HealthDay News — Headaches may increase the risk for dry eye disease (DED), according to a systematic review and meta-analysis published online Oct. 19 in the Annals of Medicine.
Shuyi Liu, from Dalian Medical University in China, and colleagues conducted a systematic literature search to identify studies evaluating whether headache is associated with the risk for DED.
Based on 11 included studies (3.6 million individuals), the researchers found that all-cause headache was associated with a higher risk for DED (odds ratio, 1.586). Across headache types, migraine (odds ratio, 1.503), tension (odds ratio, 1.610), and cluster headaches (odds ratio, 2.120) were all associated with a higher risk for DED. Compared with cross-sectional studies and cohort studies, the risk for DED was found to be slightly higher in case-control studies (odds ratios, 1.600 and 1.440, respectively, versus 1.707). All-cause headache in America, Europe, Asia, and Oceania were all associated with a higher risk for DED.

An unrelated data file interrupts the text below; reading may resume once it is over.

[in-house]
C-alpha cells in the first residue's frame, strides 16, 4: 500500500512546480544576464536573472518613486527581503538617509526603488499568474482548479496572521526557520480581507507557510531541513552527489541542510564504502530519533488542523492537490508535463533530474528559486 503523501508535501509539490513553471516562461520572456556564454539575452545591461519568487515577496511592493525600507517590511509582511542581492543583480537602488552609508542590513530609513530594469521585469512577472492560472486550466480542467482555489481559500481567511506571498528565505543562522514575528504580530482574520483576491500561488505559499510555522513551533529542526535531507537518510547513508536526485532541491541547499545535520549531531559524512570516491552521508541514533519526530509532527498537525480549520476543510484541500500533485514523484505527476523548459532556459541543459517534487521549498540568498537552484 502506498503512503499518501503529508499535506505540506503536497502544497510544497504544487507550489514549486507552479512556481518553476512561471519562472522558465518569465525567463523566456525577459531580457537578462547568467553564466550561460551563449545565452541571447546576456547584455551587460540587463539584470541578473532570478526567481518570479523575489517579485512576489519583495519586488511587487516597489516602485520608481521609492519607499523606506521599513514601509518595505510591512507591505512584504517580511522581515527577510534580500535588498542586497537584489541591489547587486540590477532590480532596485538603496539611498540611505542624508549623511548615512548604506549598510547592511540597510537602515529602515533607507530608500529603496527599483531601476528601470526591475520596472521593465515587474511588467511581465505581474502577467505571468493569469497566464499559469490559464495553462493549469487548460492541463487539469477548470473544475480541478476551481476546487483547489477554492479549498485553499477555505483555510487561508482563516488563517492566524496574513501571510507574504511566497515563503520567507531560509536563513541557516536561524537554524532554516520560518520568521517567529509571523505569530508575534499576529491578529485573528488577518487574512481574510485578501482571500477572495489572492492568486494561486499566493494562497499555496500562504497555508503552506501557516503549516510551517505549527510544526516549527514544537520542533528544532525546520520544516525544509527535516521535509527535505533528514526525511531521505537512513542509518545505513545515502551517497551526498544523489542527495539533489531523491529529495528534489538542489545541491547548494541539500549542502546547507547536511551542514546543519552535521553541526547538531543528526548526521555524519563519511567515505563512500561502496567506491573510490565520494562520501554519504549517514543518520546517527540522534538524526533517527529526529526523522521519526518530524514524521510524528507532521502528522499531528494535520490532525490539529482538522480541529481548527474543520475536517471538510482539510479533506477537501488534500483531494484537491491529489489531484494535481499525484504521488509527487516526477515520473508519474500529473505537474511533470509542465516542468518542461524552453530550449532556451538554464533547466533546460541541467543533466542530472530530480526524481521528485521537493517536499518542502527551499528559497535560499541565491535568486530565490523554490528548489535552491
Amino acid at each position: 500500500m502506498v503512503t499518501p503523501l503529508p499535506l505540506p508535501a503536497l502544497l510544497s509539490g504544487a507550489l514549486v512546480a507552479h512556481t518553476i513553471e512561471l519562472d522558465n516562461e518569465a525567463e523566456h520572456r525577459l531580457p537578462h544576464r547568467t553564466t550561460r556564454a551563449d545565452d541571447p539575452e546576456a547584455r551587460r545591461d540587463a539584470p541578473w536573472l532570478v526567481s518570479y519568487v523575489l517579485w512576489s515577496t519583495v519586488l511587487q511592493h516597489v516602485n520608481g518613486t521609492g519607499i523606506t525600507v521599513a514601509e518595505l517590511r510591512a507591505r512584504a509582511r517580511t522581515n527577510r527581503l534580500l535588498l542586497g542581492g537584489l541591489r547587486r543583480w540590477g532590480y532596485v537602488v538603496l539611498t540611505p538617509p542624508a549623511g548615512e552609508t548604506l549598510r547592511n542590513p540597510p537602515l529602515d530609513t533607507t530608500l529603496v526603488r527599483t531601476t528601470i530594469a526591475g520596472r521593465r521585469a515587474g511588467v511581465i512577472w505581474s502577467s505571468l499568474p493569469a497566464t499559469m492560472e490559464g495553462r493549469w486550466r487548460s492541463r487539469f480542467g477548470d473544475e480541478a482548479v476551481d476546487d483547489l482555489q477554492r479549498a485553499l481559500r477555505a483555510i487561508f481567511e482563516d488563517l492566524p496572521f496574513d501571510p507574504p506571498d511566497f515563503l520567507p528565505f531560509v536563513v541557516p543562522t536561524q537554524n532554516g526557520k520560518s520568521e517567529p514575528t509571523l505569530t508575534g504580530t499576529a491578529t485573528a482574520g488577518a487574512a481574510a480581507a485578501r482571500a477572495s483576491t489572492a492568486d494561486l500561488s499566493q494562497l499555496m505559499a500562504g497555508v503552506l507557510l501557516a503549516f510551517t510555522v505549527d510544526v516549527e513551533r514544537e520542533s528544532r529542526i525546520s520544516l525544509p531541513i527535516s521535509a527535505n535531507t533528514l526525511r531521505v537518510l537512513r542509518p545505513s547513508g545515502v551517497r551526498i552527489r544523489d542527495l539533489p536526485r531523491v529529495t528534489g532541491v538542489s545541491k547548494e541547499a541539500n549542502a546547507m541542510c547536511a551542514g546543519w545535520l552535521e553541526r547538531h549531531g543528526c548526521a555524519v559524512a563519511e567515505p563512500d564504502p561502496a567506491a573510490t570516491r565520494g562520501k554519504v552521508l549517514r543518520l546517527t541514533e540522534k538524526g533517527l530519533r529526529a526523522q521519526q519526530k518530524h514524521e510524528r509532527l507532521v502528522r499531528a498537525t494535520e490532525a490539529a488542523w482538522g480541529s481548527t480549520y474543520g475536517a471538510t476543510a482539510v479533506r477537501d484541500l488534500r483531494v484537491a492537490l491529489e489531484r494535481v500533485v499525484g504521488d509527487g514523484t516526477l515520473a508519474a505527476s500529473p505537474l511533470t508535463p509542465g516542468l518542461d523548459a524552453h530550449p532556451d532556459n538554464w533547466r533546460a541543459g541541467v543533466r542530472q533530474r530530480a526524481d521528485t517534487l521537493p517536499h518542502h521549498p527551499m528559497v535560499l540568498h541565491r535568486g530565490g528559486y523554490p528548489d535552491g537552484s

“Our study indicates that headache increases the risk of DED, especially in migraine patients. However, more relevant studies are still required to identify the exact pathophysiological process behind this clinical phenomenon,” the authors write. “The findings of our study can be meaningful in the prevention and treatment of DED.”